New York City's fall cultural season is now officially underway, and art swells by the score descended upon Chelsea's gallery district last night, hopping around the nearly 40 wine-soaked exhibition opening parties as possible. The people-watching was great—the first Thursday after Labor Day is always one of the biggest nights of the year—and though several of the season's blockbusters are still to come, including Richard Serra at Gagosian and Yayoi Kusama at David Zwirner, there was plenty of exciting art to marvel at already.
The most electric exhibition of the evening had to be at Lehmann Maupin, where Los Angeles artist/director/photographer Alex Prager showed her new seven-minute movie "Play the Wind," accompanied by about a dozen meticulously styled and staged photographs depicting key scenes therein. Prager told me she shot the entire film, and all the photographs, in only seven days, bookended by months of planning and months of post-production. This is one of those rare gallery shows that really rewards a lengthy look, and I'll definitely go back when it's less crowded, at least to watch the film a few more times.
I probably only made it to about half of the 40 openings (they run from 6 to 8 p.m.), but a few other favorites on the night would include Mitch Epstein's photographs of conflict and resistance in rural America, called "Property Rights," at Sikkema Jenkins; Sarah Sze's installation at Tanya Bonakdar, for which the artist has set up a working studio, playing with light and shadow to pleasing effect; and Judith Hopf's minimalist tongue sculptures at Metro Pictures. Joe Zucker's "100-Foot-Long Piece, 1968 - 1969" is on display at Marlborough, Jay Stuckey's rude, cartoon murals are at Anna Zorina, and Guy Yanai's paintings look great against those bright yellow walls at Miles McEnry.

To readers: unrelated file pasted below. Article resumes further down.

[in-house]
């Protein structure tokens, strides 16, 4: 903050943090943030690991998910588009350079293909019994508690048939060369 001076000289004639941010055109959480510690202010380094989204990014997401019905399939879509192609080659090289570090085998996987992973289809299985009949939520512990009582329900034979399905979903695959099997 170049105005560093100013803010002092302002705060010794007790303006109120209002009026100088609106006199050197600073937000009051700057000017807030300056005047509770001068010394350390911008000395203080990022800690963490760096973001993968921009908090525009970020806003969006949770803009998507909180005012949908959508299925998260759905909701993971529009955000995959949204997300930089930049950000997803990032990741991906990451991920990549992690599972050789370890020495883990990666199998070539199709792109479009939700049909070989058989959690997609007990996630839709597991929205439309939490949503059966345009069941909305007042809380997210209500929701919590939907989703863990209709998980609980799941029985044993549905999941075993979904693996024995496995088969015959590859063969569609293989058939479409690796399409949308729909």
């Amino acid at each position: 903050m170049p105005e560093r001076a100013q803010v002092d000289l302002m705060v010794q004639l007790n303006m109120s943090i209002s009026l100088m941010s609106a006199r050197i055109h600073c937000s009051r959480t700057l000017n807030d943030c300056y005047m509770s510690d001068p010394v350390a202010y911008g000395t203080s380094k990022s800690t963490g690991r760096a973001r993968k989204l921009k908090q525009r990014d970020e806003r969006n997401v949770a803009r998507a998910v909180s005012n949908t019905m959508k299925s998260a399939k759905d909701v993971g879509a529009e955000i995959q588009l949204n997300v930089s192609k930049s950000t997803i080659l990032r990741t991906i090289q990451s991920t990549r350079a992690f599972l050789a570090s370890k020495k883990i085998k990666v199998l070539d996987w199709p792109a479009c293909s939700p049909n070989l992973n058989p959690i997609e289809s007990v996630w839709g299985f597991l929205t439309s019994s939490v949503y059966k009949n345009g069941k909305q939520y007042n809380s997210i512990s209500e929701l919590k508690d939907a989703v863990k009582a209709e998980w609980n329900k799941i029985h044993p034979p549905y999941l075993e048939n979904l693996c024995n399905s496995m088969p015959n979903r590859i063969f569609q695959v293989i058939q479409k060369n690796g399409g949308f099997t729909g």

If you've never gone gallery hopping in this neighborhood, you should know that admission is always free to everything, and everyone's welcome to come to the opening parties. Next Thursday evening there should be about 25 more, again from 6 to 8:00 p.m, and all the galleries (there are dozens on the blocks between 19th Street and 28th Street, and 10th and 11th Avenues) are open from 10 a.m. to 6 p.m., Tuesday through Saturday.